The surnames that could inherit a fortune from 55 unclaimed estates in Nottingham

There are 55 unclaimed estates in NottinghamThere are 55 unclaimed estates in Nottingham
There are 55 unclaimed estates in Nottingham | Heritage Images via Getty Images
There are 55 unclaimed estates belonging to people who died in Nottingham

The latest Treasury list shows there are almost 6,000 unclaimed estates across the UK, with 55 of those belonging to people who died in Nottingham.

Law firm ORJ has put together a list of Nottingham surnames that could be traced to the dozens of unclaimed estates. 

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It’s estimated that around £80 million is sat in limbo in Treasury coffers as a direct result of unclaimed estates across the UK. 

Read more: Your Nottingham

Unclaimed estates usually occur when the deceased has not left a will or the beneficiaries of the will cannot be traced – and the next of kin, following the rules of intestacy, cannot be found either.

The surnames for unclaimed estates in Nottingham include Jaskulski, Tyers, Asafat, Bedford, Benner, Boyd, Brailsford, Brown, Conroy, Cope and Czolij.

Fiona Mainwaring, Head of Wills and Probate at Stafford-based law firm ORJ, said: “There are clear rules in place to distribute an estate to family members when there is no will in place, following a strict order of priority that starts with married or civil partners and ends with half aunts and uncles.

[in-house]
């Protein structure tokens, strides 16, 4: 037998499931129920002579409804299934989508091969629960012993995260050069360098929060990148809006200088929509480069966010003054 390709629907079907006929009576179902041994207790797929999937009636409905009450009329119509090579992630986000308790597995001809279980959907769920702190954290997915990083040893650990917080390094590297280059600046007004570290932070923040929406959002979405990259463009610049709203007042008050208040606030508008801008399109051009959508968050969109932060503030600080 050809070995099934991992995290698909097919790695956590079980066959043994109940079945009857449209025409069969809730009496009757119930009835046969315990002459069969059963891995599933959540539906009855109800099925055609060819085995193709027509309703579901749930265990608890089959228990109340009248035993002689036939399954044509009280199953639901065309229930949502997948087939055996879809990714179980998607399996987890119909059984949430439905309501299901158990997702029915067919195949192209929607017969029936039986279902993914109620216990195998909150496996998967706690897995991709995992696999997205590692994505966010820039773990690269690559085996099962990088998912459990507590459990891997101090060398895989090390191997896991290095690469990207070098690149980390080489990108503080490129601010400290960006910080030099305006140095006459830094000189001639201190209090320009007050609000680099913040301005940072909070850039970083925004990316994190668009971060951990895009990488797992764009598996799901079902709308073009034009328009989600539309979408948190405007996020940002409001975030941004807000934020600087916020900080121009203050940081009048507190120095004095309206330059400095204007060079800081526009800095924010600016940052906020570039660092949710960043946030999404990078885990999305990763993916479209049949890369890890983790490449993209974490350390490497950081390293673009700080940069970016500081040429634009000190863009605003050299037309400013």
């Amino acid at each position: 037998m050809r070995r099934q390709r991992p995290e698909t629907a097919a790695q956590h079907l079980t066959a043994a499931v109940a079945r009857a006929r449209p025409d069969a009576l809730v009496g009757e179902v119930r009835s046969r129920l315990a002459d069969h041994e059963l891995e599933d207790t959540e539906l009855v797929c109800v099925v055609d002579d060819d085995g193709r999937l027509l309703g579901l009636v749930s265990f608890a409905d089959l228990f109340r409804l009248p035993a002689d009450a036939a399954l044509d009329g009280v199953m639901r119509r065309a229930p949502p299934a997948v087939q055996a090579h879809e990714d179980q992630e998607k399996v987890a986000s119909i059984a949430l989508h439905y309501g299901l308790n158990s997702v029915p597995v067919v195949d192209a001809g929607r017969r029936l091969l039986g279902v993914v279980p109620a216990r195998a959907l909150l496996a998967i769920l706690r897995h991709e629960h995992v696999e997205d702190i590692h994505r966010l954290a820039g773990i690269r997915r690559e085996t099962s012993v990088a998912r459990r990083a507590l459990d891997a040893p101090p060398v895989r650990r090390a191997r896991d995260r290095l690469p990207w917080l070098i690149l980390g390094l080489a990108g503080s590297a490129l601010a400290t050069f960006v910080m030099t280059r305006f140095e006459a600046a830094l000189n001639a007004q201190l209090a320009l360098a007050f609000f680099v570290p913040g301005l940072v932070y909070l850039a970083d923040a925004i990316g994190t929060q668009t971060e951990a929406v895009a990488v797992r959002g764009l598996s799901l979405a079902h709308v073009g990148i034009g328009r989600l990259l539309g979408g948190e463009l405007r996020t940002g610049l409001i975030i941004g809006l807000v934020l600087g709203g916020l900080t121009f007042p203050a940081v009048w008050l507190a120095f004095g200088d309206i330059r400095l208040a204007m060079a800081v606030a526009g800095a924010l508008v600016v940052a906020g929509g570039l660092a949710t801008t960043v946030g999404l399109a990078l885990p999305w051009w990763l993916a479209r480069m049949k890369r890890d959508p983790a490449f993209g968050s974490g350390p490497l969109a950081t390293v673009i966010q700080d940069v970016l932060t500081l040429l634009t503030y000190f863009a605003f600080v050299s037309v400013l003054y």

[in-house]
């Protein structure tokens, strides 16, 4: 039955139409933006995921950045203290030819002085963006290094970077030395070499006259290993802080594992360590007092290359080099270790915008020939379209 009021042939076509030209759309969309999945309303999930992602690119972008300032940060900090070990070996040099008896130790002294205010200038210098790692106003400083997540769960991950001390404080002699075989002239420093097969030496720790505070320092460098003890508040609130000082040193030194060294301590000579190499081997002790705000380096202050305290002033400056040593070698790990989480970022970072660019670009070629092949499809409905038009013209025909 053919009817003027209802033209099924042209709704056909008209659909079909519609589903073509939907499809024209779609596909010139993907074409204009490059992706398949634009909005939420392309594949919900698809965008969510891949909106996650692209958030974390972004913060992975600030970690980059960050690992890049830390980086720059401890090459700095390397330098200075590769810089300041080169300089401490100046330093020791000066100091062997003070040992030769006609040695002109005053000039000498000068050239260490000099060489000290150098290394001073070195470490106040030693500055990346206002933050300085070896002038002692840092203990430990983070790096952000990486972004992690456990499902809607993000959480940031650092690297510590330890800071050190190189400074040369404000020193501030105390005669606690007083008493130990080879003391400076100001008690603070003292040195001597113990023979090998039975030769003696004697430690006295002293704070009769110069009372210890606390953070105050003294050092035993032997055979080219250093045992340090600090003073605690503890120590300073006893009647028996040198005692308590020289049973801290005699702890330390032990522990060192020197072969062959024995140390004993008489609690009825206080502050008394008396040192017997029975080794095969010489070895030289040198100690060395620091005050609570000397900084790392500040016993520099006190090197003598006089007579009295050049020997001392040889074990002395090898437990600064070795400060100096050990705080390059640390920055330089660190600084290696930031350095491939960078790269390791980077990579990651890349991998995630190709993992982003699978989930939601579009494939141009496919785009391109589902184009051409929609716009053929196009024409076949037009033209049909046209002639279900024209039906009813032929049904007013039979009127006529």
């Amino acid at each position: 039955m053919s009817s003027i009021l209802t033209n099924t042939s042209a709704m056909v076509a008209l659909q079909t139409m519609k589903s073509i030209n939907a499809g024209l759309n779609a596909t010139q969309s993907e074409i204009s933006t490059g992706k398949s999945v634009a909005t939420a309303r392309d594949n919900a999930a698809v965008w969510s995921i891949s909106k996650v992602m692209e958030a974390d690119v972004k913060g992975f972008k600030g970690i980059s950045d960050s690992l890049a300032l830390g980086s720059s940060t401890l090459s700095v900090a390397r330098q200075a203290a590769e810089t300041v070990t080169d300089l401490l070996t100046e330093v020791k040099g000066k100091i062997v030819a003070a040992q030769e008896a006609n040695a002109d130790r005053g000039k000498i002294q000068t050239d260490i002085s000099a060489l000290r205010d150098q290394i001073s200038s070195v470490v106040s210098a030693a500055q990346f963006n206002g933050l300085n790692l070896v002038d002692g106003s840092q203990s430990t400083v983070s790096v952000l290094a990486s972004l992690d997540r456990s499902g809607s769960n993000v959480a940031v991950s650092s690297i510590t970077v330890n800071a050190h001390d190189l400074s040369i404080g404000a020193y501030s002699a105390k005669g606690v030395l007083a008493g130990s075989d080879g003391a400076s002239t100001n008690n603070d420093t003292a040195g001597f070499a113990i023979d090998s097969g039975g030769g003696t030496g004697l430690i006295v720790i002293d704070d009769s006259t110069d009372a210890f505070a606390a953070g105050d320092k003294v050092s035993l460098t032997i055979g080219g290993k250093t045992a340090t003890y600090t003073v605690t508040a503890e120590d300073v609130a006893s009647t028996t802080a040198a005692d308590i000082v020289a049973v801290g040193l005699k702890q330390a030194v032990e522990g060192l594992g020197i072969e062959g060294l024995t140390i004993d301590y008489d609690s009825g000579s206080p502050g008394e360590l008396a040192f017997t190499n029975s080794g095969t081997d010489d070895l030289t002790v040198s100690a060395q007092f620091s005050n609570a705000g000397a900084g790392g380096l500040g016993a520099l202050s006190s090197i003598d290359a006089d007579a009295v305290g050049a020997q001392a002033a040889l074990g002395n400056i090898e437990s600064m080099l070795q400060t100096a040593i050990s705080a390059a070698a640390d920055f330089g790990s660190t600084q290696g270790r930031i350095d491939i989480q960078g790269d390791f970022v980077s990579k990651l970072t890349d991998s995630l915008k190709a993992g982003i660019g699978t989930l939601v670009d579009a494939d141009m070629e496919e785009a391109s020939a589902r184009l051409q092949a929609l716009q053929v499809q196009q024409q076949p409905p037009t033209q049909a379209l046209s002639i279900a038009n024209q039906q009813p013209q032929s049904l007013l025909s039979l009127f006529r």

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“If no beneficiaries can be traced, the estate simply sits in limbo until after 30 years it becomes the property of The Crown.

“With people moving around the world more than ever, it is no surprise that it is sometimes difficult to track down the next of kin. 

“The result is these forgotten fortunes sit dormant and are eventually surrendered.

“The sheer volume of unclaimed estates shows how important it is to have a valid, up-to-date will, along with a named executor, which makes it much easier to divide assets when the time comes.”

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Anyone who believes they might have been left something in a will can search the probate records so they know who to contact when the estate is dealt with.

Ms Mainwaring added: “If there is a will, it is possible to get a copy for a nominal fee along with the Grant of Probate, which will include the executor’s contact details.

“If there is no will and you believe you qualify through the intestacy rules, a copy of the Grant of Letters of Administration can be obtained which will include the Administrators’ details.”

More details on the estates and how to make a claim can be found here.

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